Honorable Mention—1990: Colorado 64, Kansas State 3 in Boulder

The first 12th game in CU’s regular season history; a Buff win would secure a second straight outright Big 8 title and subsequent berth in the Orange Bowl as well as a likely shot at the national championship for the second year in a row; Colorado had vaulted from No. 14 in the polls four weeks earlier into the No. 2 spot.  Darian Hagan was the first of eight Buffs to score on the day, capping an 80-yard opening game drive with a 23-yard TD run.  It was 40-3 at halftime, CU had 456 yards of total offense by intermission, and the first-team was through for the day four minutes into the second half.  The Buffs had some fun on offense, as outside linebackers Alfred Williams and Kanavis McGhee begged coach McCartney to play a snap or two at tight end.  Vance Joseph connected with Williams for a 17-yard gain; his pass to McGhee was broken up as CU closed the regular season with its ninth straight win.

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From the CU at the Game Essay for the Game, “Passing the Torch” … 

A near sell-out crowd of 51,136 came to see the Buffs make history against Kansas State. After Colorado put up a 40-3 lead at halftime, the win had been secured, and a number of Buff faithful headed for warmer climes in Boulder to celebrate. But those who left early missed out on some additional history.

By the midway point of the fourth quarter, the score was 50-3, Colorado. Junior wide receiver Mark Henry had just scored the first touchdown of his career on a 39-yard pass from backup quarterback Vance Joseph. There was little reason to notice who scored the last two touchdowns of the game, but they were significant nonetheless.

The first score came on a 26-yard run by true freshman Charles E. Johnson (not to be confused with quarterback Charles S. Johnson). Johnson would go on to set numerous school records for receiving, including most receiving yards for a season and career, and most touchdown passes caught for a season and career (since passed).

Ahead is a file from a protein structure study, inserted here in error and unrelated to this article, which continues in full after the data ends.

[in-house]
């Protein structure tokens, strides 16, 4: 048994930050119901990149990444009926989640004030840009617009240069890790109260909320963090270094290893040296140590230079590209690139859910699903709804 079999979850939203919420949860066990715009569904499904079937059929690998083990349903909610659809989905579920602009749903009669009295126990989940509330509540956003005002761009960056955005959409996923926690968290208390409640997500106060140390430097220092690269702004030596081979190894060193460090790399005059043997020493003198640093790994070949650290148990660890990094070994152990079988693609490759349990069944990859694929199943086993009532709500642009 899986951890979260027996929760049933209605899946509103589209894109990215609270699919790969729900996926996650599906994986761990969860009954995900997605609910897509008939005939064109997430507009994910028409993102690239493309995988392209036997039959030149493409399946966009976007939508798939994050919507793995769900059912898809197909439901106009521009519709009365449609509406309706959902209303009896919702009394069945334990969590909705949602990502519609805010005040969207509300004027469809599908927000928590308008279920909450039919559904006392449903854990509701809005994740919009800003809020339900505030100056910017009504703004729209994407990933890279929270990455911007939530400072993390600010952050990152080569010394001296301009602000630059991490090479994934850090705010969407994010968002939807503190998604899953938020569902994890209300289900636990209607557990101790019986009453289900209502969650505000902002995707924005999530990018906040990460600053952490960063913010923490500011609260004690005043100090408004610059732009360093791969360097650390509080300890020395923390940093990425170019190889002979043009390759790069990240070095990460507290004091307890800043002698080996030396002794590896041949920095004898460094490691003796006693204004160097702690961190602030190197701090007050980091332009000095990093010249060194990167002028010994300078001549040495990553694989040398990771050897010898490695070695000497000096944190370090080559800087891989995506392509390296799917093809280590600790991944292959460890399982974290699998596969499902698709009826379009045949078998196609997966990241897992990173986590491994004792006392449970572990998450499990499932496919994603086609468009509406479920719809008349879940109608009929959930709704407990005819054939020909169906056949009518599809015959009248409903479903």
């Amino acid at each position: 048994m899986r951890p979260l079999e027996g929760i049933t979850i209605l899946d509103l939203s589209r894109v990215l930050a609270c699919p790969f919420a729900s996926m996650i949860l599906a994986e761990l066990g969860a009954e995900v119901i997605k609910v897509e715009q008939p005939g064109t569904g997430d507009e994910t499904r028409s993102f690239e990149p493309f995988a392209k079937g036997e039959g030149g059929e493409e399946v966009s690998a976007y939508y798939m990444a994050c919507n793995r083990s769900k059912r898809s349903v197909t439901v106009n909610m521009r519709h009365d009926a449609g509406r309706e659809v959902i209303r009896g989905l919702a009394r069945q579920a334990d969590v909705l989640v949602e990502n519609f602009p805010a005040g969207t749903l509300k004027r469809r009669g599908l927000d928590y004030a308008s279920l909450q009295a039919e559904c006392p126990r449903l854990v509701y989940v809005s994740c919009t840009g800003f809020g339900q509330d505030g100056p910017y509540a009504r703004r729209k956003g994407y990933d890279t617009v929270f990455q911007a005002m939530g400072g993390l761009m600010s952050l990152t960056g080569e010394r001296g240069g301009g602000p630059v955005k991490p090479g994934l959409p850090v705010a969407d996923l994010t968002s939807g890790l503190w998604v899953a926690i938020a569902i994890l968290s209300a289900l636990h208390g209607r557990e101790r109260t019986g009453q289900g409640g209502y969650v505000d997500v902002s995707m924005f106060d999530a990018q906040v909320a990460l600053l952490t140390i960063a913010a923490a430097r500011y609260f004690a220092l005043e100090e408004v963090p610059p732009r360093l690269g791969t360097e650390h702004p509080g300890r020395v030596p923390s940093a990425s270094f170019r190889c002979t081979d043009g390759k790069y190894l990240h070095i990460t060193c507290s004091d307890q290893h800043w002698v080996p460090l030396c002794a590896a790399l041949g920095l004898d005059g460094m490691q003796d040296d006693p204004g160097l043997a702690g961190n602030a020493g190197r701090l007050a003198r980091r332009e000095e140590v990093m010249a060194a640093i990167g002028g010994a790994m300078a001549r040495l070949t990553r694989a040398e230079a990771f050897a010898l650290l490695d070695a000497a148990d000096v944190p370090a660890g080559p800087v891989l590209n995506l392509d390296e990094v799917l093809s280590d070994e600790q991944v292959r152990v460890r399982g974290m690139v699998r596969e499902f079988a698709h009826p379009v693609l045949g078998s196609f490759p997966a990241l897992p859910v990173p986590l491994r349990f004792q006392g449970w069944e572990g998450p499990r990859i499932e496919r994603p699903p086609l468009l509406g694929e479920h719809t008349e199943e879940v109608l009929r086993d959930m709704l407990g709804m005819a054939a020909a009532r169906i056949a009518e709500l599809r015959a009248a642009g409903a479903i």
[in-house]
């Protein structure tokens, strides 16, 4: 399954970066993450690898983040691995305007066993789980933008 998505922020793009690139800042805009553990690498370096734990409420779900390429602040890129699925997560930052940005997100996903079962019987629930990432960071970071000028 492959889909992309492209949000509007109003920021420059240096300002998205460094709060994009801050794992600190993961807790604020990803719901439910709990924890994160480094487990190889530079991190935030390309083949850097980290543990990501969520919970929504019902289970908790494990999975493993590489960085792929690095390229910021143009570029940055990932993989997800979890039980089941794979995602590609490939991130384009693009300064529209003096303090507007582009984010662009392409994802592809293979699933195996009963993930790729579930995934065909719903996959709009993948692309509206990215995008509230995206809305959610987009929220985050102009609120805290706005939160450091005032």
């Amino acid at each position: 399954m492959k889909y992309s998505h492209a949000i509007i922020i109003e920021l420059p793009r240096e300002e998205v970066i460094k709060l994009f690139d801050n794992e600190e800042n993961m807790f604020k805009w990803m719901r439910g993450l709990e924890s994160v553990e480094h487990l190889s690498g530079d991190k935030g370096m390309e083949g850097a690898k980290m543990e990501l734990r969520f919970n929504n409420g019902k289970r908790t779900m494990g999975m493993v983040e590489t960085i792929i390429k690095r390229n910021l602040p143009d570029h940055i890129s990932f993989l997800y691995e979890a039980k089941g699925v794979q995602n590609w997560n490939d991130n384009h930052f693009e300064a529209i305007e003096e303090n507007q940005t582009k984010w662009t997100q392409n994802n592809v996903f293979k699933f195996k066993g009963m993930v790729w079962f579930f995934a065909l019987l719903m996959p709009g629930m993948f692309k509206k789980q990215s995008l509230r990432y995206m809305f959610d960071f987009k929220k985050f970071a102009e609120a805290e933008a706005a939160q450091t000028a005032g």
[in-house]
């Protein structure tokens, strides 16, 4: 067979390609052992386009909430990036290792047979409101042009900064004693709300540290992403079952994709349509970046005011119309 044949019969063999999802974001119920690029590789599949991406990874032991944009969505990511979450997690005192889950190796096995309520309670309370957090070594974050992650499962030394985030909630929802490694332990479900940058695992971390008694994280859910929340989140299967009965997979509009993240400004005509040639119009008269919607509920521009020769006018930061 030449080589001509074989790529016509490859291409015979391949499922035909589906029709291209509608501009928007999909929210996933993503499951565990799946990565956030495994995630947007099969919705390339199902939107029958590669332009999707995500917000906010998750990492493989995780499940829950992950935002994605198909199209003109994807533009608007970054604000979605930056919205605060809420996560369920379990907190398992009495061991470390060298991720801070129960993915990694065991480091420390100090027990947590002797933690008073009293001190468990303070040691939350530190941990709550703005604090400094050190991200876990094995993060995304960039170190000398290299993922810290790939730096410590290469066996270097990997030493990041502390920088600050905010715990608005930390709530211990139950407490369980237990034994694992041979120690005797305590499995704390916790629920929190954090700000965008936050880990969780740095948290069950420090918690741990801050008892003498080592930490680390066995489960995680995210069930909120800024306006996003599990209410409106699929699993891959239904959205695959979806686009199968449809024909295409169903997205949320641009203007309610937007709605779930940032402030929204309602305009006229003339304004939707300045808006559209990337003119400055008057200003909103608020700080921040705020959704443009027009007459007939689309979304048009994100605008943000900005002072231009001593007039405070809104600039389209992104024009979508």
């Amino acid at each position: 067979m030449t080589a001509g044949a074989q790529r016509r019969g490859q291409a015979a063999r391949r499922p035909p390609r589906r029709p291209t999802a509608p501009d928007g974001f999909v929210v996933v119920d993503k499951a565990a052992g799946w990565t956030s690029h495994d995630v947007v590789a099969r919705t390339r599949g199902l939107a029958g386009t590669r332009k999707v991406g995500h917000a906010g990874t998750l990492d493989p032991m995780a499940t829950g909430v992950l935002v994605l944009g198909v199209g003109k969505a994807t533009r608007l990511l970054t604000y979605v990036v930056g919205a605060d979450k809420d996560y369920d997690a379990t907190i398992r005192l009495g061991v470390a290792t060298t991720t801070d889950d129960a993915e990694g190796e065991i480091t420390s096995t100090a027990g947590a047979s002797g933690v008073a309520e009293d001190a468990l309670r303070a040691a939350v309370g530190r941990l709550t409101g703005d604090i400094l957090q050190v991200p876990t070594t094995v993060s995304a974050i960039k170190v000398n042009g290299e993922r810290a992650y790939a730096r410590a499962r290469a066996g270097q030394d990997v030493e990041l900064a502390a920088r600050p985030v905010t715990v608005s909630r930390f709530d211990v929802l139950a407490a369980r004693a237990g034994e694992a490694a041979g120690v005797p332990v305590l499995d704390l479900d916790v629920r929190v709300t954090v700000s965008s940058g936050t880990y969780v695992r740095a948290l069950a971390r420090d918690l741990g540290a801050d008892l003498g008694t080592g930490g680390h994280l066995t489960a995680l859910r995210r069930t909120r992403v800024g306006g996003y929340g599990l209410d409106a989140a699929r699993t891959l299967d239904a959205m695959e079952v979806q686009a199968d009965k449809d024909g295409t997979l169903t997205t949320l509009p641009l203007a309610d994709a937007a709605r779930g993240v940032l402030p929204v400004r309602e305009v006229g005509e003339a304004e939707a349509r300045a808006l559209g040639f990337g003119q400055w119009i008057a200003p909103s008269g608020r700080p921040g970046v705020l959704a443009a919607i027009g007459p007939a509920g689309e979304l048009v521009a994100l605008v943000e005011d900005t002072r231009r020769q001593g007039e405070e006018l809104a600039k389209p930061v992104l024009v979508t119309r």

The last score of the afternoon was scored on an eight-yard run by senior wingback O.C. Oliver. Oliver, who had fought injuries his entire career, had not seen any action since going down with an anterior cruciate tear in his left knee five games into the 1989 season.

As a freshman in 1986, Oliver had set a freshman rushing record, running for 668 yards and six touchdowns. Oliver will be most remembered by Colorado fans for being the halfback who tossed a 52-yard halfback option pass to Lance Carl to give Colorado a 17-7 lead on the first play of the fourth quarter in the 20-10 upset of Nebraska in 1986. Oliver will also be remembered for being touted by the Folsom Field public address announcer after each carry as “O …. C …. OLIVER!!”

Being in the lineup as the Kansas State game came to an end was not a punishment for Oliver, but a reward. McCartney had a way of rewarding his players, and Oliver was no exception.

The final home game of the 1990 season was a rout for the home team. Most of the fans turned their thoughts toward the Orange Bowl long before the final gun. Down on the field, though, a torch was being passed. O. C. Oliver, part of the Colorado legacy which had paved the way for future Colorado success, was on his way out. Charles E. Johnson, who would play such a role in Colorado’s continued success, was on his way in.

Somehow, it was fitting that these two men scored the final two touchdowns of the 1990 regular season.